Like Corinne before me, I went into this series merely to set a baseline of expectations for new Phillies and gain a bit of familiarity heading into the season. With all the additions to the team fitting the mold of run-0f-the-mill veteran, I didn’t expect to get particularly jazzed about any of these players.
However, I am pleasantly surprised by what I see in Howie Kendrick. While his defense is far from a plus, he looks like he can hold his own in the corner outfield. After years of Delmon Young, Cody Asche, and Darin Ruf getting looks out there, it will be nice to have a guy who won’t be an embarrassment. Further, his offensive skills as a high-contact hitter should fit well in a lineup that could feature a decent amount of speed up top with Herrera, Hernandez, and, eventually, perhaps J.P. Crawford and Roman Quinn as well.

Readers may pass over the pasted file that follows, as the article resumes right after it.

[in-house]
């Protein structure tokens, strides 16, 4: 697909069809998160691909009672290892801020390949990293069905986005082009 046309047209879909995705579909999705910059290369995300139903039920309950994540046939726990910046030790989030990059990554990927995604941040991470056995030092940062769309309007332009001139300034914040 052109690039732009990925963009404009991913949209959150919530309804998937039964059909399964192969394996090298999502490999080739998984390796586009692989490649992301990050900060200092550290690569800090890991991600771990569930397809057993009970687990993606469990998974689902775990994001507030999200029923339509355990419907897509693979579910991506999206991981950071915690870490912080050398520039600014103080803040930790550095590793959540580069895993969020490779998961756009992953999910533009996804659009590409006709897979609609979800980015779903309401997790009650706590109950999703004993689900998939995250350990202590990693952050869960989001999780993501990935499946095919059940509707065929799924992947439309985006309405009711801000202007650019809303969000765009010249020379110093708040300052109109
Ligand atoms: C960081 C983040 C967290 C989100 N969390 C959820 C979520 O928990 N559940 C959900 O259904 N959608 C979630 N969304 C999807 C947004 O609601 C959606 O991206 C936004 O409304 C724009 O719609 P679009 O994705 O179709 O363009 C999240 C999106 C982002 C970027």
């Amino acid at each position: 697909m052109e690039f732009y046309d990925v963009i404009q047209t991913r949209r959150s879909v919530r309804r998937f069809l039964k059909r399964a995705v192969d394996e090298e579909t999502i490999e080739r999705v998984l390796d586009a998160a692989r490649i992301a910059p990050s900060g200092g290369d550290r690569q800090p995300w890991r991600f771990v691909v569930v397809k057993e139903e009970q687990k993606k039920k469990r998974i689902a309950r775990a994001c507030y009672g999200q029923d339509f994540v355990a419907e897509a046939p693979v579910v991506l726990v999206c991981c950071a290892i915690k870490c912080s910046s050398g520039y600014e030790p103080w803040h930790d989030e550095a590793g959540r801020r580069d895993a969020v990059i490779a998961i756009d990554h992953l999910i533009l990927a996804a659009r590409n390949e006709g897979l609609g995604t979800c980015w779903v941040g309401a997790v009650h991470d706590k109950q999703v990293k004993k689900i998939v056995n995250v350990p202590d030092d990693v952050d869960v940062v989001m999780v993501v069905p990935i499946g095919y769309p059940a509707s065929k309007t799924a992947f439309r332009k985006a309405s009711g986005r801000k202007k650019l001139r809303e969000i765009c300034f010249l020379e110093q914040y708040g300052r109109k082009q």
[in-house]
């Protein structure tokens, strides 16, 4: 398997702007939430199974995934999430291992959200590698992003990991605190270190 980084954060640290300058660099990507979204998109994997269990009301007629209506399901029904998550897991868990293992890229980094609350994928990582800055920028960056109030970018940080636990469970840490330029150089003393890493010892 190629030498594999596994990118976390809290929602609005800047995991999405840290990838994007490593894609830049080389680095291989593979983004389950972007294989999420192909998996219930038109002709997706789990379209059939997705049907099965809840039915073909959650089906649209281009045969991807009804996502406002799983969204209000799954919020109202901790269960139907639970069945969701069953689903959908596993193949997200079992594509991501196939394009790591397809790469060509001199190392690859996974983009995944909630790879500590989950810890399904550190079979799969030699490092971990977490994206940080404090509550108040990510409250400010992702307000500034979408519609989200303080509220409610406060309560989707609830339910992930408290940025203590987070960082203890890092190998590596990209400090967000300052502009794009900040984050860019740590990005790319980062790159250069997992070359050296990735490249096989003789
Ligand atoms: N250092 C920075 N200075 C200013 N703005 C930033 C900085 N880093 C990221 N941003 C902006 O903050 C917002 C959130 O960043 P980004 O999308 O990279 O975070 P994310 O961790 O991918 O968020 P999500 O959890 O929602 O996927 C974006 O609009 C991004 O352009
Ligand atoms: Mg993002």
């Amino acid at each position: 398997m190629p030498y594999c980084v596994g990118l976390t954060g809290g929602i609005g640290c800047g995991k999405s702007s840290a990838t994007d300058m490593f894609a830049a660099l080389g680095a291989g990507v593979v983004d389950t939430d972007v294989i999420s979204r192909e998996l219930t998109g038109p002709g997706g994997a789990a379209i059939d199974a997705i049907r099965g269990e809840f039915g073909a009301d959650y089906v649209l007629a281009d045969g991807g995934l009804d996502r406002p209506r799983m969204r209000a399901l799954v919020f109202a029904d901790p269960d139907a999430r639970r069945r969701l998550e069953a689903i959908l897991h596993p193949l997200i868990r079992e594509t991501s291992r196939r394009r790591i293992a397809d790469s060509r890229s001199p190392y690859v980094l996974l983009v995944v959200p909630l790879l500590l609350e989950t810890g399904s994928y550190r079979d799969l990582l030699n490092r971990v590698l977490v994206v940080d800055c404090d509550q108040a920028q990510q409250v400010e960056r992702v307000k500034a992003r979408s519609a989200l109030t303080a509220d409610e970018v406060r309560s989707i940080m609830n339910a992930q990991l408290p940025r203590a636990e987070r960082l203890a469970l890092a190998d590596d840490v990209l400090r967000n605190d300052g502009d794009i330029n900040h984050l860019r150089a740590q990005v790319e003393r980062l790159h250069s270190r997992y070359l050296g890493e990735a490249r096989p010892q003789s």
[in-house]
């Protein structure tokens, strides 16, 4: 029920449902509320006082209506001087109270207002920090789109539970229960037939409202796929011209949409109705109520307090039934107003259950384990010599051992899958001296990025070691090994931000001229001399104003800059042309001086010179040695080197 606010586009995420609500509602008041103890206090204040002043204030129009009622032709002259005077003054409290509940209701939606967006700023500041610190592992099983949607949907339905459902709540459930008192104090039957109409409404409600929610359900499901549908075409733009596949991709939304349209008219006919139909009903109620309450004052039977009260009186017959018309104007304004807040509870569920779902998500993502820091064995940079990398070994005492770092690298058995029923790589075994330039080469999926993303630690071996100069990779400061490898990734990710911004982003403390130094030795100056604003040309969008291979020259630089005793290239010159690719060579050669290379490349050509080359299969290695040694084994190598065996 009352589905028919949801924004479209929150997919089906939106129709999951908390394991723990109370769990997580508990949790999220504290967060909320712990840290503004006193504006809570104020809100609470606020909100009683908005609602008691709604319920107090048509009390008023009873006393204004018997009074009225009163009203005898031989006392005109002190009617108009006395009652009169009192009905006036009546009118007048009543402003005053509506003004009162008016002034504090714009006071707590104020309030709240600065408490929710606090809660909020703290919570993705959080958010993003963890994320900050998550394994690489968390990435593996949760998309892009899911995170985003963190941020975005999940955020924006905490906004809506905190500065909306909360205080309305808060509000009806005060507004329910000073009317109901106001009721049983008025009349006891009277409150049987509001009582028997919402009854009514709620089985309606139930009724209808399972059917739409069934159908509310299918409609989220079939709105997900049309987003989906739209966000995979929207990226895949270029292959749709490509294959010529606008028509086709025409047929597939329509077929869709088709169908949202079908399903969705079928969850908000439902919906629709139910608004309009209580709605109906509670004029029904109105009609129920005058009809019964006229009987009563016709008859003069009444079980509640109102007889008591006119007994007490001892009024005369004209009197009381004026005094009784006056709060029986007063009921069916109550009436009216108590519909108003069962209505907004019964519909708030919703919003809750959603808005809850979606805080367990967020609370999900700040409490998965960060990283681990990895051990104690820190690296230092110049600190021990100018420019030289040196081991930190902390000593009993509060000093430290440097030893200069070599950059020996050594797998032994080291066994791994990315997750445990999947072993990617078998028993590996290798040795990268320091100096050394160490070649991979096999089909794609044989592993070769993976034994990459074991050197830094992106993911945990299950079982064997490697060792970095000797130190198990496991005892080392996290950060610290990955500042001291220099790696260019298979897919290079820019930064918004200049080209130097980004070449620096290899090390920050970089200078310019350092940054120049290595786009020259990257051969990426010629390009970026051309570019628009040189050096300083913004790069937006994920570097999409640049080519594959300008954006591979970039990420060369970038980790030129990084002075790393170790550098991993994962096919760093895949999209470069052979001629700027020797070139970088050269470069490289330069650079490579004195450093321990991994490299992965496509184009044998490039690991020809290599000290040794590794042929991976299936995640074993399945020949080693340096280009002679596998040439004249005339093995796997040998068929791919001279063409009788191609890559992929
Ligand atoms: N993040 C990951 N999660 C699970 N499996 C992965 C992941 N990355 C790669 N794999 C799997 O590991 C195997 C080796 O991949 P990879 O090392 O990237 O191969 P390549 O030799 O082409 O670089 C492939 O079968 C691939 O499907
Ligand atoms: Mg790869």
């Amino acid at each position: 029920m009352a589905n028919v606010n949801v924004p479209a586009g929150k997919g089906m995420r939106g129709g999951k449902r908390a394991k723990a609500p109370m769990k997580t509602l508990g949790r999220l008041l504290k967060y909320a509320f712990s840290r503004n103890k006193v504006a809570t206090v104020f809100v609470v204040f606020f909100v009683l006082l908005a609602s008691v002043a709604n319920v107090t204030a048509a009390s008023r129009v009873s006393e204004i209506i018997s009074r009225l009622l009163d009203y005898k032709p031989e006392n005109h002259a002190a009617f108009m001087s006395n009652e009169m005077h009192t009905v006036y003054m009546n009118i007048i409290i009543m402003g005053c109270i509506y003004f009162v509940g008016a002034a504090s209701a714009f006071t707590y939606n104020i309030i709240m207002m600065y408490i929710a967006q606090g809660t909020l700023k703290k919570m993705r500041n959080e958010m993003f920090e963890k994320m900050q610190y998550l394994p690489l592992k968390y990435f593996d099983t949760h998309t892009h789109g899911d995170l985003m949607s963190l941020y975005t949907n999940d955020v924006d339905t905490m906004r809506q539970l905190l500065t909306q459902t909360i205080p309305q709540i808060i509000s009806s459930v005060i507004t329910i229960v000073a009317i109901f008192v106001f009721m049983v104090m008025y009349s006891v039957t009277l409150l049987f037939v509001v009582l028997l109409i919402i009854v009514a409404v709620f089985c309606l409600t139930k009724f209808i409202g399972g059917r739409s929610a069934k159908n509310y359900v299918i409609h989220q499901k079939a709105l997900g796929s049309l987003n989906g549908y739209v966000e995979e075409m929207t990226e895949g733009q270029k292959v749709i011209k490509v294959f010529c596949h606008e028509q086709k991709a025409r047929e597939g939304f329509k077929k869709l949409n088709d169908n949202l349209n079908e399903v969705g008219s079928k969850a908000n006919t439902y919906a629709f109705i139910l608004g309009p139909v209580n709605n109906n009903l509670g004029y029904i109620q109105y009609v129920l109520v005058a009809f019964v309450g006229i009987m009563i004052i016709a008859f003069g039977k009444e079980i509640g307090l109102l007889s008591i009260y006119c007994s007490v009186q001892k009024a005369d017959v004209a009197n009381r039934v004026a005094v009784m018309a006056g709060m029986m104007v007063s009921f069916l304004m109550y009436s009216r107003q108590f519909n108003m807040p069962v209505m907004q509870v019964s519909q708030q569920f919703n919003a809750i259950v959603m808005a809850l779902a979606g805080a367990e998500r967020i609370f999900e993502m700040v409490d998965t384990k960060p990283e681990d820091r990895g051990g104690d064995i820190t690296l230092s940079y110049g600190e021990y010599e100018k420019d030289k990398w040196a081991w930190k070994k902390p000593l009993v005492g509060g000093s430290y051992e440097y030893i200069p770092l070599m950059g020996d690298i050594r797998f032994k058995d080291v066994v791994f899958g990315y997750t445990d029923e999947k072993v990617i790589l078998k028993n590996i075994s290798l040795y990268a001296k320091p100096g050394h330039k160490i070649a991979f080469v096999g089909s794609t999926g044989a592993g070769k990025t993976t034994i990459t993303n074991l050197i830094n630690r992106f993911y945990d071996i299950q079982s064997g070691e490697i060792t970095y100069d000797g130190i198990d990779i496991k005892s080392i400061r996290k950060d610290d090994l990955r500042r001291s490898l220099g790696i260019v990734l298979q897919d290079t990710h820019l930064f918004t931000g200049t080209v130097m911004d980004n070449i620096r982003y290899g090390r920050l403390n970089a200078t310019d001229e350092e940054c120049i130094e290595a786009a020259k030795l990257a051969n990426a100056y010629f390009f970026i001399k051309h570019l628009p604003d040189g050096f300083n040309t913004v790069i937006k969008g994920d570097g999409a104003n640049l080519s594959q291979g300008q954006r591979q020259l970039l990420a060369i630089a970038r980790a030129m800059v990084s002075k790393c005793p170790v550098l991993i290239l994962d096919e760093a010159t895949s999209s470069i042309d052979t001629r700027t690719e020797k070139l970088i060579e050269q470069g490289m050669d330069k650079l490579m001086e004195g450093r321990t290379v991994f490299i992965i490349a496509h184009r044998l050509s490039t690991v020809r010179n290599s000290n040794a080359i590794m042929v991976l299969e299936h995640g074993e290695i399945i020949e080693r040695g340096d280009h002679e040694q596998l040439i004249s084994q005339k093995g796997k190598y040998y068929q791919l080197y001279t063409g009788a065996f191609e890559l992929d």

It will be interesting to see how the Phillies use Kendrick defensively as the season progresses and prospects get promoted. The working assumption is that he will play his way to a July trade to open room for Quinn, Nick Williams, Dylan Cozens, or Aaron Altherr, but, as we saw with Peter Bourjos, Jeremy Hellickson, and Aaron Harang before them, that is easier said on January 19 than done on July 31. Kendrick played left field, second base, first base, and third base for the Dodgers last season, so there is still a role for him post call-ups as a roving utility player in the final months of the season.
Due Up Next Thursday: Pat Neshek